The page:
She added that the National Front could win up to 50 seats in next month's elections to France's 577-seat National Assembly, a vast improvement on the meagre two seats the party currently holds. That would give it more legitimacy in the eyes of many voters.

European officials have largely celebrated Mr. Macron's victory as a further sign that the EU is turning back the tide of anti-bloc sentiment. But there is cause for concern. For starters, the voter turnout in Sunday's election was 75 per cent, the lowest for a presidential vote since 1969. And the percentage of spoiled ballots was a record 11 per cent. Opinion polls also indicate that 43 per cent of Mr. Macron's support came from voters who didn't necessarily support him but wanted to block Ms. Le Pen. So while Mr. Macron can claim an impressive victory, his support is soft and people could quickly turn if he fails to deliver.

"I think that the worst idea for the EU would be to say, 'everything is going okay, we have defeated the populists,'" said Jean-Yves Camus, a political analyst at the Paris-based French Institute for International and Strategic Affairs. "I think this would be terribly wrong because obviously a very significant segment of the population wants to tell Brussels that something is going wrong with the way they rule the EU. More and more people feel alienated with economic policies of the EU."

Ms. Le Pen has spent years trying to capitalize on the alienation and expand the National Front's base. Since taking over the party leadership from her father, Jean-Marie Le Pen, in 2011, she has toned down the National Front's positions on issues such as capital punishment and abortion. She even expelled her father from the movement, recognizing that his anti-Semitic and, at times, racist views hurt the party. During the presidential campaign, she highlighted economic and trade issues and even couched her anti-immigration stand in terms of protecting jobs for the French. She also formed an alliance with another Euroskeptic party called Debout la France, or Stand Up France, in a bid to expand the National Front's appeal.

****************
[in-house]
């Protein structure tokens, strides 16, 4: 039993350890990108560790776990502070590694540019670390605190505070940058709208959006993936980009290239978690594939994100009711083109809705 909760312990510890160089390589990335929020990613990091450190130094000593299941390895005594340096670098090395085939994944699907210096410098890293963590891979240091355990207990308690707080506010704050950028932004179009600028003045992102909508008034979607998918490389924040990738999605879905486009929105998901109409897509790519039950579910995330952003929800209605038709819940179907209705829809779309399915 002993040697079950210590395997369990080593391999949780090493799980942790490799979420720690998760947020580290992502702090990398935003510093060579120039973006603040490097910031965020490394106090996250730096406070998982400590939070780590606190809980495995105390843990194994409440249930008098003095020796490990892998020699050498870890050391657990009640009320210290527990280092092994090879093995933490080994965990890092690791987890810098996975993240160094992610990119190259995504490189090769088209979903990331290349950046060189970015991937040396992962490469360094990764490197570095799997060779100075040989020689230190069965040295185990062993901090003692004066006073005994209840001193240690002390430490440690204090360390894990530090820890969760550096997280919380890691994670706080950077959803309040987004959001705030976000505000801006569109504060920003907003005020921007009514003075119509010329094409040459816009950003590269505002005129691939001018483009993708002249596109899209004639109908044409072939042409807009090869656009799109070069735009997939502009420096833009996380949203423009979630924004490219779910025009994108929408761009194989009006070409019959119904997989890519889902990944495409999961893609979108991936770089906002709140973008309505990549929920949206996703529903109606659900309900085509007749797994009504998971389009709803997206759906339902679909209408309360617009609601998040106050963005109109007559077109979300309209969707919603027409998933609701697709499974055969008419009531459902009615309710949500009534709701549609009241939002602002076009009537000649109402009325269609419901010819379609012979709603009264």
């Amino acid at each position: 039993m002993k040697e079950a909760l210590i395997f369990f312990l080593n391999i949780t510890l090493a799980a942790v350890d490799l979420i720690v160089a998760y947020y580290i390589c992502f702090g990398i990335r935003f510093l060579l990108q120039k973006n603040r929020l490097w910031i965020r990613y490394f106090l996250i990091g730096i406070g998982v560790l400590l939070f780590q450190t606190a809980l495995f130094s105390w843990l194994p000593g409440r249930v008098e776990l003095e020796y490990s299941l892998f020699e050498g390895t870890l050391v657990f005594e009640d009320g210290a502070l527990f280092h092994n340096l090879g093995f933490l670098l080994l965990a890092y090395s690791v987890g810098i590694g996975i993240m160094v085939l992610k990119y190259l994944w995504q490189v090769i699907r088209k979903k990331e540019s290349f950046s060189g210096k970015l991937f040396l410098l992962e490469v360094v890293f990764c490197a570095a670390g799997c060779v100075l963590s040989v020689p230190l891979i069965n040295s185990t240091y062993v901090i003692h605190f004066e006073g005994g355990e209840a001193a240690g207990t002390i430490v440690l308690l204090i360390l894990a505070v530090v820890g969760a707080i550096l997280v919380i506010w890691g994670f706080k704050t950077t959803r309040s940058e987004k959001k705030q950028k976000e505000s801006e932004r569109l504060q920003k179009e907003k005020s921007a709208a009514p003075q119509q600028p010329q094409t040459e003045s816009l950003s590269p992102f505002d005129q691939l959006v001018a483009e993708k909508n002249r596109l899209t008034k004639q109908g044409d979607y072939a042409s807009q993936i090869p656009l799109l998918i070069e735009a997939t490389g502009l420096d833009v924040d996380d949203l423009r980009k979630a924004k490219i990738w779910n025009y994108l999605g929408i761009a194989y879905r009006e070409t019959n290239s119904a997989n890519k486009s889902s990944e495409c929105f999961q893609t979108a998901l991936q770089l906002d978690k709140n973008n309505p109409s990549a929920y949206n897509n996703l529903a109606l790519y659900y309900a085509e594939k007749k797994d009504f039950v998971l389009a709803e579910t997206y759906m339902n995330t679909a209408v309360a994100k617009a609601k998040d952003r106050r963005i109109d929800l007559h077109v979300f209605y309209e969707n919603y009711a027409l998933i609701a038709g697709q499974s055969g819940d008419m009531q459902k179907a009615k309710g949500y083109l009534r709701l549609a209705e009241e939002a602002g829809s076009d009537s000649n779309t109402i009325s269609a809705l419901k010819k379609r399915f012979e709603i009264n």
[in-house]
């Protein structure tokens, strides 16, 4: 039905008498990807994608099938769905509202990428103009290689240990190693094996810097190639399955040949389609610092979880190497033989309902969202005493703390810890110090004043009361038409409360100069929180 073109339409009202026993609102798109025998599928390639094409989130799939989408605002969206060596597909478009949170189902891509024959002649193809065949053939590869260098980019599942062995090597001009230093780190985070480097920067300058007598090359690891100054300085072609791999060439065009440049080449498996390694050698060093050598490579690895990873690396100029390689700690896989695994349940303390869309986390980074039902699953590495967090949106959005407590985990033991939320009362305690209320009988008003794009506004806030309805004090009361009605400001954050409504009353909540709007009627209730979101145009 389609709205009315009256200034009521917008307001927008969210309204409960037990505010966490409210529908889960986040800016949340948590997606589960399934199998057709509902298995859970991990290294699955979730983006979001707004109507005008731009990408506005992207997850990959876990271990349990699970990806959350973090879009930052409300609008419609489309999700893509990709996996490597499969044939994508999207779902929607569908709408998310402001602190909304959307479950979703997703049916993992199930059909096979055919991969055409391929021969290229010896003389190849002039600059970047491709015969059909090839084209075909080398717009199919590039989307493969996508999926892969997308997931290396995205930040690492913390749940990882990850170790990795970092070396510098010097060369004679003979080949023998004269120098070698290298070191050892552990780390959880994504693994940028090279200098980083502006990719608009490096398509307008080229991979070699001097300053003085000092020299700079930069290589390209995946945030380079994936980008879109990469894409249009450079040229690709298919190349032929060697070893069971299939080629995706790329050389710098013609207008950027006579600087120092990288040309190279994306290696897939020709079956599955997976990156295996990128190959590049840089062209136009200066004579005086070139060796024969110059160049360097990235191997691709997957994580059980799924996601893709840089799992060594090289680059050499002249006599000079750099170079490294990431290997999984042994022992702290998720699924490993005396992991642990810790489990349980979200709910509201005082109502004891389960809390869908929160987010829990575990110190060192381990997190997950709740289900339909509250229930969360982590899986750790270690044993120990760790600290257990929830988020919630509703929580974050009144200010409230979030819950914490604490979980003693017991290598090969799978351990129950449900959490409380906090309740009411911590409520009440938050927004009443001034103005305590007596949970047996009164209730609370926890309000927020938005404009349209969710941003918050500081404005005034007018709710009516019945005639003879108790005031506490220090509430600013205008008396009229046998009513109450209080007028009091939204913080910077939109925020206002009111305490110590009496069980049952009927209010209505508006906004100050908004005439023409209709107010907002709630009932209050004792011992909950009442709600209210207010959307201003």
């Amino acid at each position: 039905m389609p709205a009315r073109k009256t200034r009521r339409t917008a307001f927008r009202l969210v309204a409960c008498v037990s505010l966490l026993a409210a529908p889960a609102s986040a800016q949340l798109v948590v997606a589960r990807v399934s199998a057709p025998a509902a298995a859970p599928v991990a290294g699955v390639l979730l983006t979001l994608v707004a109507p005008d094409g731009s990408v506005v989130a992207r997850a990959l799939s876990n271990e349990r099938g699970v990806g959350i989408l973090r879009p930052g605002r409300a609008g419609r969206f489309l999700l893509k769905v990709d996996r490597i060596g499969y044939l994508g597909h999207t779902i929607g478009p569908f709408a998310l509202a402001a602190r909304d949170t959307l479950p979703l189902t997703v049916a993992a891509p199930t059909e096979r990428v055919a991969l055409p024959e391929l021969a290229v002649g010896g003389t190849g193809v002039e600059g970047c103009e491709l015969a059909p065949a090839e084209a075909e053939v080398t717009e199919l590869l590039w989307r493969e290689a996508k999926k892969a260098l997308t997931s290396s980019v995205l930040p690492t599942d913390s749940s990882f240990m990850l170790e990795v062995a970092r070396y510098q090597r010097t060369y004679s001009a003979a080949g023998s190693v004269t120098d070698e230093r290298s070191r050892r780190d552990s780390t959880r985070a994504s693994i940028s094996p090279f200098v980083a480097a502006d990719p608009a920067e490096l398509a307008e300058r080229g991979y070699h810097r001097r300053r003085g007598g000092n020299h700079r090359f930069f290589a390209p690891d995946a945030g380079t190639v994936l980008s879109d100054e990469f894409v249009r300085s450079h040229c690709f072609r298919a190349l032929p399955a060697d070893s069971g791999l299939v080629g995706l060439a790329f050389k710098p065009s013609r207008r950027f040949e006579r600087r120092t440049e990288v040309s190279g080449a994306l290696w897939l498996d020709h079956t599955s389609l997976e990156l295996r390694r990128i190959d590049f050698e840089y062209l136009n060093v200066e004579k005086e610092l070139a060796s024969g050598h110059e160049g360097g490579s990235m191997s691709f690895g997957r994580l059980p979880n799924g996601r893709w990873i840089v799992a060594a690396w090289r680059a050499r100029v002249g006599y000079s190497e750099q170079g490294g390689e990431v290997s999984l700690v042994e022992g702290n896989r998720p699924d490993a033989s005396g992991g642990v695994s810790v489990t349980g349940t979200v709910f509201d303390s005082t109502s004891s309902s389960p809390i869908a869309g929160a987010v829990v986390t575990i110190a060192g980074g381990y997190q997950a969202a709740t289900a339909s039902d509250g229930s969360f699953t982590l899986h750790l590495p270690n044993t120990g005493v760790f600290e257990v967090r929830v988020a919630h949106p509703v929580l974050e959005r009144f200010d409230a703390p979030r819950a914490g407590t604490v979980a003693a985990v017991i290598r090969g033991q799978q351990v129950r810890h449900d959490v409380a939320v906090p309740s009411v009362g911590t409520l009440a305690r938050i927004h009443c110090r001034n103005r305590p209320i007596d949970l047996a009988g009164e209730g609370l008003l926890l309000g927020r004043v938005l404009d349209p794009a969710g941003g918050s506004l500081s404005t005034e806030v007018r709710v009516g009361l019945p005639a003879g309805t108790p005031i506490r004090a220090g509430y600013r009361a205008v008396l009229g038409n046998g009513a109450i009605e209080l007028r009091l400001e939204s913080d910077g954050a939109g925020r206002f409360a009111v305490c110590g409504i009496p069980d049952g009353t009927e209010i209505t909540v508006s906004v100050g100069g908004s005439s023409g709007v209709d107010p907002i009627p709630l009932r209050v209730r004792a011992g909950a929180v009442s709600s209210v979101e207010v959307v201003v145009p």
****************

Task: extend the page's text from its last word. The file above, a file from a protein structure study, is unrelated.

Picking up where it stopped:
But while she vastly increased the party's vote total on Sunday, more than two-thirds of the country rejected her vision. She's now faced with the challenge of trying to further broaden the party's appeal without upsetting its core support.

That's no easy task and one of her key challengers will likely be her niece, 27-year old Marion Maréchal-Le Pen, who is a National Front MP and has close ties to the traditional wing of the party. Ms. Maréchal-Le Pen has already signalled her disappointment in the campaign and added: "We will have to reflect on the positives and negatives of the campaign." She also said any changes to party policy will have to be approved by party members at a conference next year.

"The knives will be out within the National Front and there are going to be some very serious leadership contests and ideological battles," Prof. Geva said. She added that the party also faces a challenge on the far left from La France insoumise, or Unsubmissive France, a movement led by firebrand Jean-Luc Mélenchon, who has captured the imagination of young voters with his anti-EU rhetoric and similar protectionist positions.

"It's unchartered waters for the National Front," she added. "It's very difficult to comprehend what would be the future of the National Front at this moment."